Vicky Kaushal: Bhoot sticks to pure horror, there’s no side-track or comic relief
The actor chats about his iffy relationship with horror, working with stage cues, future prospects of the franchise, and his continuing collaboration with Karan Johar
On June 11, 2011, a strange occurrence befuddled the residents of Mumbai. The MV Wisdom — a large, decommissioned vessel — broke its towing rope from Colombo to Alang and washed up on Juhu Beach. It remained there for 20 days, gathering dust and intrigue. Rumours spread. Some said the ship had changed hands 14 times, being renamed on each occasion. This was later proved wrong. Others dubbed it 'the ghost ship', drawing obvious imagery out of a high seas adventure novel.
Inspired by these murmurs, debutant director Bhanu Pratap Singh brings us Bhoot Part One: The Haunted Ship. The film, produced by Dharma Productions, stars Vicky Kaushal as a man stuck on an abandoned vessel. The trailer makes clear there’s a supernatural presence on board. Vicky, as surveying officer Prithvi, is dragged across deck and pulled into walls by ghostly hands. He’s alone and defenseless — his cries for help resounding hopelessly through the empty ship.
Understandably, it was all a bit much for the actor. “A ladder fell on us while shooting and stopped three feet above. For a moment, we thought there was someone on set who was getting disturbed,” he chuckles.
In this interview, Vicky chats about his iffy relationship with horror, working with stage cues, the future prospects of the franchise, and his continuing collaboration with Karan Johar.
The obvious question first — do you believe in ghosts?
There’s nothing that has happened with me to make me believe in ghosts. But if someone is claiming he’s experienced it, I won’t refute it either. I sometimes suffer from sleep paralysis. Earlier, I did not know the scientific reason behind it. It happens because your body, out of tiredness, is still asleep, while your mind is awake. So it feels like someone is sitting on you. Once, while I was experiencing sleep paralysis, I saw a shadow passing. I’m not sure if I was hallucinating or if it actually happened. But it was the scariest night for me.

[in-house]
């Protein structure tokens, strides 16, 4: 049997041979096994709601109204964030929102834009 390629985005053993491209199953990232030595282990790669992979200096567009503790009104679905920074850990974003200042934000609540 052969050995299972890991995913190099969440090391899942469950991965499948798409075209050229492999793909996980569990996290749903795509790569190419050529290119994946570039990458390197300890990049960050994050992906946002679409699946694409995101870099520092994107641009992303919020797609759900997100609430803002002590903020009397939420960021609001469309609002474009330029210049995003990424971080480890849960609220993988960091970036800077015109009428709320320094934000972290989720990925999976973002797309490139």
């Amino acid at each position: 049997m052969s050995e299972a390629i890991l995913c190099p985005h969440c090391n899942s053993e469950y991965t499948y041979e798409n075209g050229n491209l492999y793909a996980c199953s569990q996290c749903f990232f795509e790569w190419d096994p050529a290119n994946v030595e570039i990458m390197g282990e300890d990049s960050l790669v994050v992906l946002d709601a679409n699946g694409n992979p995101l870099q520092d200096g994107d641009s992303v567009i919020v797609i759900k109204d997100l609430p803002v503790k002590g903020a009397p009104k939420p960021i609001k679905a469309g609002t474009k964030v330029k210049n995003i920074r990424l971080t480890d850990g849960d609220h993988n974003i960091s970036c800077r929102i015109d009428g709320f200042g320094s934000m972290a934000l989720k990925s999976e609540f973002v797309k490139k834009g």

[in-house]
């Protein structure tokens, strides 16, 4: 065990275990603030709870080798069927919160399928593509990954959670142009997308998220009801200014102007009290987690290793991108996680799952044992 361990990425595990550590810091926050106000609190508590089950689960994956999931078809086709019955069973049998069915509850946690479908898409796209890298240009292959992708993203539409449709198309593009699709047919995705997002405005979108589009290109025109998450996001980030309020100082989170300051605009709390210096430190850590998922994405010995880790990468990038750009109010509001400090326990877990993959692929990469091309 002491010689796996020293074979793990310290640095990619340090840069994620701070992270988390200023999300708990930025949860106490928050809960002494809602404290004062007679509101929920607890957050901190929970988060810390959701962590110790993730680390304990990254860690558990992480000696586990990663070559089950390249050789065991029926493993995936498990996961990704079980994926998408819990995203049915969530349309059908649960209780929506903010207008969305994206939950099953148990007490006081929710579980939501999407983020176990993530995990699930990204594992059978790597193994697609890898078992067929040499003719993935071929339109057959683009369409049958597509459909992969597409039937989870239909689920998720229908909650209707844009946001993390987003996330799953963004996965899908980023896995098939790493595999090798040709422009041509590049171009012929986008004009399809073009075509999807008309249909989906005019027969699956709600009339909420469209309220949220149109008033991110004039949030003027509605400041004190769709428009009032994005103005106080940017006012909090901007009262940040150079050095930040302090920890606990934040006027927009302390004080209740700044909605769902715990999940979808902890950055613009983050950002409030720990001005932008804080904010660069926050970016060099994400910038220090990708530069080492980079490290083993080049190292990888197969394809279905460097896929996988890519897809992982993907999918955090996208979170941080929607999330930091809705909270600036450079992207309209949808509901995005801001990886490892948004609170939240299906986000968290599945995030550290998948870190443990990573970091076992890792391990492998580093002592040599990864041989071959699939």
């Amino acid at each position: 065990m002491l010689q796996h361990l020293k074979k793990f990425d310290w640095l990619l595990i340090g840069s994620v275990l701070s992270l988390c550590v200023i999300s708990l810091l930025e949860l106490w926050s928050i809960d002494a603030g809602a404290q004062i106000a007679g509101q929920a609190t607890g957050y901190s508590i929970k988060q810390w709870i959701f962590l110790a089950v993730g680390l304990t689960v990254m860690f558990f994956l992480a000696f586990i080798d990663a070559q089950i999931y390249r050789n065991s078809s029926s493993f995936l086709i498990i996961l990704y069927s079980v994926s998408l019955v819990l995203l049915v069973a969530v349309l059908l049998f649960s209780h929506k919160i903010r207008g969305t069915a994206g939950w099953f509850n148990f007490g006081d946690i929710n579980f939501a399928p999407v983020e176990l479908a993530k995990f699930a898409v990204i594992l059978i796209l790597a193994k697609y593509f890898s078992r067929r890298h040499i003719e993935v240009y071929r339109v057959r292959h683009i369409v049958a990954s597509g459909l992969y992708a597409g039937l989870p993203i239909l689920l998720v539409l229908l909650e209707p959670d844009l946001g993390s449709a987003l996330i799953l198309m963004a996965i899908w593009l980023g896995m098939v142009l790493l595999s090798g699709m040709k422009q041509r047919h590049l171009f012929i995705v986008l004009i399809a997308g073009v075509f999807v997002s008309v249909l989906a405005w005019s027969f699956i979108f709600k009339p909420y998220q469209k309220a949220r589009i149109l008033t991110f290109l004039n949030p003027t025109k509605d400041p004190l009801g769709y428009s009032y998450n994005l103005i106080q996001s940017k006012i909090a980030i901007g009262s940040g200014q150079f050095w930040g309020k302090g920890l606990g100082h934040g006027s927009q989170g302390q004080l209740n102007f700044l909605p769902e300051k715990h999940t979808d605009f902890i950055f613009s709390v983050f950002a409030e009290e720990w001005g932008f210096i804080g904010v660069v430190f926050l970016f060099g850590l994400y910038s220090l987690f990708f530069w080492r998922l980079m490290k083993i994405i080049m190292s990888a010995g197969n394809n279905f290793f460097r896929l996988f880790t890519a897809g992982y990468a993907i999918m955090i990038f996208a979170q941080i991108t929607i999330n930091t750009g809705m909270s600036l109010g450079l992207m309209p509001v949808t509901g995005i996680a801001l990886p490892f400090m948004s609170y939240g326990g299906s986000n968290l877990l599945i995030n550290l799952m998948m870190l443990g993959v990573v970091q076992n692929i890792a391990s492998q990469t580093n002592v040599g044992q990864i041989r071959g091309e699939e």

What are the challenges of playing a solo horror lead? You don’t have other actors in the scene to work with….
It becomes tricky. As an actor, I enjoy exchanging energies with my co-star and creating a scene. Here, however, I was alone inside the ship. The ghost was to be added later on. So that became a challenge. Also, I had to act as if it was all dark and I couldn’t see a thing, while in fact it was a well-lit set. It was a huge technical exercise — reacting correctly to cues without feeling anything for real. Normally, I like to be in a flow. But here I had to comply with the design of each shot.
There’s been a lot of reinvention in horror cinema across the globe. The term ‘elevated horror’ is in vogue. How does Bhoot look differently at the genre?
Firstly, we have stuck to the genre. There’s no side-track or comic relief or music album in the film. There’s no added lure to get the audience to watch a horror film. You get what you see.
Secondly, like Bhanu keeps mentioning, filmmakers around the world have reached a human, eerie space with horror. They play with human emotions and internal fears more, instead of unleashing a creature on screen. Our film, I can say, is a mix of both. It’s a psychological thriller but also pure horror. There is a paranormal entity in the film. It’s not all in your mind.
The film has been set as a franchise. Will you be a part of future instalments?
It depends on a few factors. Part two will only be made if part one makes money. We also have to see if people like me in this instalment. Only then will I be retained for another part. Otherwise, they will introduce a plastic surgery concept and replace me (laughs).
You play Mughal emperor Aurangzeb in Karan Johar’s Takht. Given the historical significance of the role, are you prepared for the scrutiny?
I’ve always wanted to be part of a historical period drama. This one is as big as it gets, with a great ensemble cast and Karan at the helm. They have a lot of pressure to make the narrative as true to history as possible. For us performers, the pressure is the same. The point is to portray a part as truthfully as possible.
Of course, you have to be true to the vision of the director and what part of the story he wants to narrate. But at the end of the day, the honesty of emotions has to be the same. With Takht, we are trying to be as sensitive as possible. Like Karan said, he’s telling a story that history has already written.